Proposals have been unveiled for a European hyperloop, Japanese architect Kengo Kuma has designed the first Starbucks in the Asia Pacific region to be built from recycled shipping containers, and Mercedes-Benz has features sustainably produced vegan materials.
UNStudio has unveiled proposals for a European hyperloop which would provide a sustainable and emissions-free alternative to air travel between major cities.
The Dutch architectural practice used the first edition of HyperSummit, which took place in Utrecht, to reveal a grand vision for the continent, beginning with a route between Amsterdam and Frankfurt.
Rail passengers typically take four hours to travel the 450 kilometres between the two cities but hyperloop technology – propelling passengers in magnet-powered capsules in a vacuum tube at speeds of between 600 and 1000 km per hour – would reduce this journey to only 50 minutes.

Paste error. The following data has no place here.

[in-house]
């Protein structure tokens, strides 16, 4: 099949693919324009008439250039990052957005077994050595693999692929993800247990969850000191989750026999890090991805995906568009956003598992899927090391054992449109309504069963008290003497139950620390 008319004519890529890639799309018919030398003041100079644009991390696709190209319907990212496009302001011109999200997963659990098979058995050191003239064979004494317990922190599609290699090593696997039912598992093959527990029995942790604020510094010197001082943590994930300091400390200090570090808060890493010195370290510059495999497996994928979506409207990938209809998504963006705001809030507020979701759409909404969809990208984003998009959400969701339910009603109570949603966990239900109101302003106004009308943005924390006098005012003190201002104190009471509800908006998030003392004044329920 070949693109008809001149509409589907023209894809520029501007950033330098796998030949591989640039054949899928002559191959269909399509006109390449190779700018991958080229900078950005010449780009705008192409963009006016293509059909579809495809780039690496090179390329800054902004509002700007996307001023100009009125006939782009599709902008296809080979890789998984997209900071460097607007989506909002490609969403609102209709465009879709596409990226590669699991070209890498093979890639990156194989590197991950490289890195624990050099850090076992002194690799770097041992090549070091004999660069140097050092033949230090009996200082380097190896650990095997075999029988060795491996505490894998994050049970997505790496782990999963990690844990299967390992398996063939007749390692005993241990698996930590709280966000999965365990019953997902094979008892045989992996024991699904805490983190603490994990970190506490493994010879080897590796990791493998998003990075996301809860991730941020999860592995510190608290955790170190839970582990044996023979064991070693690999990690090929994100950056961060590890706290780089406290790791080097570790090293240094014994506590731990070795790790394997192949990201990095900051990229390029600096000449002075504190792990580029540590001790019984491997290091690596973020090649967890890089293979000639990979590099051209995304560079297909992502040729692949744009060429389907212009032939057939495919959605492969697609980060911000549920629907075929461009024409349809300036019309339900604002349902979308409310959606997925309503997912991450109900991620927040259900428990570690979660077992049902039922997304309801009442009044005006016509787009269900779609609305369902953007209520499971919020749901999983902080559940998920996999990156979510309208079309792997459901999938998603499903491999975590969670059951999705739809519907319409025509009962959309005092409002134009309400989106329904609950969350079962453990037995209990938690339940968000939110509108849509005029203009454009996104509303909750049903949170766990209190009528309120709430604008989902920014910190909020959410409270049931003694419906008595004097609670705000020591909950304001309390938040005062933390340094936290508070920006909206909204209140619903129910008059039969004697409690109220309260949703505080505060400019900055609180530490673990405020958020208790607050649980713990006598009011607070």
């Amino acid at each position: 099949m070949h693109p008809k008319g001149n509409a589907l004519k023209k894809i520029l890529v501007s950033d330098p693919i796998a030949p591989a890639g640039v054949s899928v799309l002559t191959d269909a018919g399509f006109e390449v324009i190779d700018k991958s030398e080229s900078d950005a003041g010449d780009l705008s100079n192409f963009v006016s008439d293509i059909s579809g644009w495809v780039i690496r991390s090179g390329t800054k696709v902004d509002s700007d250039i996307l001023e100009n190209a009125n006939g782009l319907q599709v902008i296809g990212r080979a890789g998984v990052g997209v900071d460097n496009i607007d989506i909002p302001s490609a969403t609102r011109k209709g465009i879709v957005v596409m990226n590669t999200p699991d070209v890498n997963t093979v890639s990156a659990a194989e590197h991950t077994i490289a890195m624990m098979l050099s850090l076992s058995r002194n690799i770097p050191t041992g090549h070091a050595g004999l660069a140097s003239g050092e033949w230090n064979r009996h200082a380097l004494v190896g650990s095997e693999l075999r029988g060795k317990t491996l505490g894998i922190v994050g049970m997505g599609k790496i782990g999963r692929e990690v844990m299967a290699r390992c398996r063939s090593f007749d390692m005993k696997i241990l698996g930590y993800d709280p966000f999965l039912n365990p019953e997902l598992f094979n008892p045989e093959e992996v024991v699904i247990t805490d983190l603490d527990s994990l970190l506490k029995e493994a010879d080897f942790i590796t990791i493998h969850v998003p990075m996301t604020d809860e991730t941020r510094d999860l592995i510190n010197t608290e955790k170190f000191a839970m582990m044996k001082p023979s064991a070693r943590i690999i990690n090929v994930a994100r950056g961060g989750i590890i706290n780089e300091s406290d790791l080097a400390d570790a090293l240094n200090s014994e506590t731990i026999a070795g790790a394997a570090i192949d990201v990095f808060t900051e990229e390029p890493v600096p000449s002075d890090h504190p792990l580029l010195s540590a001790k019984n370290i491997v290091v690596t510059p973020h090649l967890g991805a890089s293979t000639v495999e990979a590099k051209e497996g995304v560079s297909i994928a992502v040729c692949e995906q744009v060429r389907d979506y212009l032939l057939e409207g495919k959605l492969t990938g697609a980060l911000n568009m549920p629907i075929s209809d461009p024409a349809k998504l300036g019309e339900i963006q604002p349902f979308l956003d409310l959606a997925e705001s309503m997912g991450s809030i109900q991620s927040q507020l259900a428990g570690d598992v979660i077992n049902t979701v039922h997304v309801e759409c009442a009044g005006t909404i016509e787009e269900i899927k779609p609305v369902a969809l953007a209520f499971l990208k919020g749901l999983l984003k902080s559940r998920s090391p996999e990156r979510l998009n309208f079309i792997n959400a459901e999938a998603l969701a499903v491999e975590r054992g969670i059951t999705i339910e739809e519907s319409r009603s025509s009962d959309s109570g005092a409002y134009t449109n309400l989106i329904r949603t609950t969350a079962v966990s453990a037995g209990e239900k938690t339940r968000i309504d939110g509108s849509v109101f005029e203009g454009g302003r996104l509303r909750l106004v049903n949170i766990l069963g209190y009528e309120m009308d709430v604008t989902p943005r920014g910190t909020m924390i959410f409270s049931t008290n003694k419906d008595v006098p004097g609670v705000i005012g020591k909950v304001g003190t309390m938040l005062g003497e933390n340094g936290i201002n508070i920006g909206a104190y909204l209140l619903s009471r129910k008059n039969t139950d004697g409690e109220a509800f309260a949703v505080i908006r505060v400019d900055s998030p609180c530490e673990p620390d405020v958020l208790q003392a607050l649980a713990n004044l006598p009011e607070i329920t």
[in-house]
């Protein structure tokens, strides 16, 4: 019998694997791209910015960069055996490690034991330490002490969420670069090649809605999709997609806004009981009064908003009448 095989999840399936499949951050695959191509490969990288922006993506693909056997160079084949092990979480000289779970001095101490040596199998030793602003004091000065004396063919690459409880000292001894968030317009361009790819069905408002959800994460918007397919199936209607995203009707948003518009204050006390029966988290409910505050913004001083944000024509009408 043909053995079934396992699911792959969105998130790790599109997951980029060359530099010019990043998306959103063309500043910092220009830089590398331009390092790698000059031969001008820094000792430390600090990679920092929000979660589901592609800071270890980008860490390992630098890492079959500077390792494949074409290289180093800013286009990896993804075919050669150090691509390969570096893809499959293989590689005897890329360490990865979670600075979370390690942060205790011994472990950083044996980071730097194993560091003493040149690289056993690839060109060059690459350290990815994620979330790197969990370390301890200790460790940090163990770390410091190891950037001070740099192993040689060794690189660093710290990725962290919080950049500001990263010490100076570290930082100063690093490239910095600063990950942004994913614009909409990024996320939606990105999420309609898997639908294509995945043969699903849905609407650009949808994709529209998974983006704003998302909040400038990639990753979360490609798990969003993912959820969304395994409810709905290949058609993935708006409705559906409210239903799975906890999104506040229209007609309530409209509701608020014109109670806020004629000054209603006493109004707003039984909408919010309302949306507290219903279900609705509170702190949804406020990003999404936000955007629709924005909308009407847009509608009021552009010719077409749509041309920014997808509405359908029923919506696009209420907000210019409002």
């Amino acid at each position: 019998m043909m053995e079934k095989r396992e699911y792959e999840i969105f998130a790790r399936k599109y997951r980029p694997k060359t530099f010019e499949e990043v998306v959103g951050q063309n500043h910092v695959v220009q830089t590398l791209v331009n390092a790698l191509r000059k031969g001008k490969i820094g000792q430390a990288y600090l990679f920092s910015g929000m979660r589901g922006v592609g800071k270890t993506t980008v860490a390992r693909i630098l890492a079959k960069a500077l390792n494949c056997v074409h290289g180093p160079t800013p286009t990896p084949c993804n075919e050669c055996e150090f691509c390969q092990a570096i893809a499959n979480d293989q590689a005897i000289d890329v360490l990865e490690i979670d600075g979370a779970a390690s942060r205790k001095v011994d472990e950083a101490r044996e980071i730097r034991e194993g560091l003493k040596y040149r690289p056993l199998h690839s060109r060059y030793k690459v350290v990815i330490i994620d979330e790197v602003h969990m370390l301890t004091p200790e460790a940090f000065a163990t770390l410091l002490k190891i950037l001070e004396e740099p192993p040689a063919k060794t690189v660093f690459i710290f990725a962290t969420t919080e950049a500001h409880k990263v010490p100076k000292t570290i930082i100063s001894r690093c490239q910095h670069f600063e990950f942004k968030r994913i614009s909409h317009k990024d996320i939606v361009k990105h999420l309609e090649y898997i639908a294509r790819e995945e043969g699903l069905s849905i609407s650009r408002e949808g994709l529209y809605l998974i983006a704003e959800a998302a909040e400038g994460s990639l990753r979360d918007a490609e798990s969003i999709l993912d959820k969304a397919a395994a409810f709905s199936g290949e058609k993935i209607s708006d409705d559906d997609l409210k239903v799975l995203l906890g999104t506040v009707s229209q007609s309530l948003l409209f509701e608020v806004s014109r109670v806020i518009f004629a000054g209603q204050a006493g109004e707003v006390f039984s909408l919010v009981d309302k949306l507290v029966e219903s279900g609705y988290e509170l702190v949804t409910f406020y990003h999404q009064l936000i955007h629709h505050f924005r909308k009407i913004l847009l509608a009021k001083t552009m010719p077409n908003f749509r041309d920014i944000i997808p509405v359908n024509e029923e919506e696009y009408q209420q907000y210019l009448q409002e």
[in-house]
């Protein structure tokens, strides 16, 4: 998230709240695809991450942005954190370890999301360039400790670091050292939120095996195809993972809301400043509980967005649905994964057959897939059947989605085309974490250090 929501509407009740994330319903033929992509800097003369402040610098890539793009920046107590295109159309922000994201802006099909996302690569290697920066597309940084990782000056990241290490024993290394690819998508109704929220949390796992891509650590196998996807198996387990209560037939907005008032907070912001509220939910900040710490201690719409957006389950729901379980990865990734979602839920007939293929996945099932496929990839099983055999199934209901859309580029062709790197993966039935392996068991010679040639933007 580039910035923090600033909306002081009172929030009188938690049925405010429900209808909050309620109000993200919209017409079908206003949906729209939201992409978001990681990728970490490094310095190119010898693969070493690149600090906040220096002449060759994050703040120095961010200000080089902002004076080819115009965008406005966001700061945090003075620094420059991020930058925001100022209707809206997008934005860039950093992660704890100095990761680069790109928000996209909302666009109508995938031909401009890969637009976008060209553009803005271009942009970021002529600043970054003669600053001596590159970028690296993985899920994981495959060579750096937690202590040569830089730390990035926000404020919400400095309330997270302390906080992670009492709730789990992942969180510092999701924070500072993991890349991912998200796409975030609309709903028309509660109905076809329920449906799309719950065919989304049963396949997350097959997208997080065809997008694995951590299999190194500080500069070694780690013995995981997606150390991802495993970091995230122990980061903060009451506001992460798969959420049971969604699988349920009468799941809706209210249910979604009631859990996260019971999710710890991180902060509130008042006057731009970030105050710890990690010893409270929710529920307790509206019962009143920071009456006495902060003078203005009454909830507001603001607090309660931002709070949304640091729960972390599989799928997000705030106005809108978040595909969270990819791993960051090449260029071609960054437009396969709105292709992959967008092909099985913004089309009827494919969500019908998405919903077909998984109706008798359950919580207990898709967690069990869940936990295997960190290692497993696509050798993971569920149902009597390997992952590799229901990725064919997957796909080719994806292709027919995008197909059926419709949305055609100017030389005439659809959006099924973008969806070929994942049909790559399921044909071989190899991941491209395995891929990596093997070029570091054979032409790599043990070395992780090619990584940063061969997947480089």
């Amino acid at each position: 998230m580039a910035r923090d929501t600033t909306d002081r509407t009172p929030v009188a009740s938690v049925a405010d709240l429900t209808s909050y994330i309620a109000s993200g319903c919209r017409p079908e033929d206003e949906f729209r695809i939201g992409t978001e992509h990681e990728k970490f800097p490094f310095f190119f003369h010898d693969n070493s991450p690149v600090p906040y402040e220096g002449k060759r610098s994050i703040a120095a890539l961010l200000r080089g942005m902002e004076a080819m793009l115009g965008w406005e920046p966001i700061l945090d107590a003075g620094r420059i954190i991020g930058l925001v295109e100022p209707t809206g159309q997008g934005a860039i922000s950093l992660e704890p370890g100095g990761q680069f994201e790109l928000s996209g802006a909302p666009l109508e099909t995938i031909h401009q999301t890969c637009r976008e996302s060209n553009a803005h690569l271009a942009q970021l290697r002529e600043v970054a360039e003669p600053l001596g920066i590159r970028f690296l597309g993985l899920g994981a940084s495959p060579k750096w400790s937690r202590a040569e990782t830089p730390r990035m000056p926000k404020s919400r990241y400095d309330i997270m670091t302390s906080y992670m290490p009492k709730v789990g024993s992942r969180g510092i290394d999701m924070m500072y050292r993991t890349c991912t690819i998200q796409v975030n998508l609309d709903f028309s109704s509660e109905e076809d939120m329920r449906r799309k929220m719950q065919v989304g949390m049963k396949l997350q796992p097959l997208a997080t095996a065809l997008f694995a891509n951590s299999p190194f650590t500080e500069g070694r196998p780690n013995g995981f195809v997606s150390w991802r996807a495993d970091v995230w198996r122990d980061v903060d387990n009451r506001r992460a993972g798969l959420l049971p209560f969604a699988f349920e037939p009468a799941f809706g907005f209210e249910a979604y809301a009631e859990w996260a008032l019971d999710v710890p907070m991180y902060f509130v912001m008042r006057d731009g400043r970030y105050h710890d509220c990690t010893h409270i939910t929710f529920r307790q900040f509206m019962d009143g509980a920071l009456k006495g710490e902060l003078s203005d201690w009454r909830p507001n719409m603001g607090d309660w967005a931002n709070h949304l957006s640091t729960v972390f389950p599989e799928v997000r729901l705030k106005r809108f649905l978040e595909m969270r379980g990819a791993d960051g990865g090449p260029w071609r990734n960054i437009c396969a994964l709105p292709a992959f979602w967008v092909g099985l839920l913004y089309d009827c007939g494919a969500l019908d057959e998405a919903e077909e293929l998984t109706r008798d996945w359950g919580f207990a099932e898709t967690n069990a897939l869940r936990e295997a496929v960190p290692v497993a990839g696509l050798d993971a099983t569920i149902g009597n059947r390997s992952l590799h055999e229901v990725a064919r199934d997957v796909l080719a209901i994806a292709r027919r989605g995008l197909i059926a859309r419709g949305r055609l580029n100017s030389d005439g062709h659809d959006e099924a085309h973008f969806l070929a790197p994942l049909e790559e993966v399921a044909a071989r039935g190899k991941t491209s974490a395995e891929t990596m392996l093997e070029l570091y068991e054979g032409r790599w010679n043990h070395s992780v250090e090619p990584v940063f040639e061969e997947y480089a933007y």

UNStudio believes the key to the project is the design of modular hyperloop hubs which would act as batteries for solar energy produced by each station.
The company states: “This could bring about a shift away from dependency on centralised power plants and towards energy storage that connects to local micro-grids.
“Surplus energy produced at the transfer hubs and along hyperloop’s tubes would power the autonomous vehicles, buses and bicycles which passengers can switch to in order to complete their journey.
“The station then becomes a battery which regulates the highs and lows of the solarpowered system, as well as regulating its internal environment through high-performance materials which respond to changing heat, light and humidity levels within.”
UNStudio founder Ben van Berkel added: “The hyperloop is not only a realistic and viable alternative to flying, it is going to revolutionise travel.
“It will provide extremely fast travel times with direct connections between cities, enabling completely new ways of working and spending our leisure time, which in turn will lead to a multitude of economic, environmental and knowledge exchange benefits.”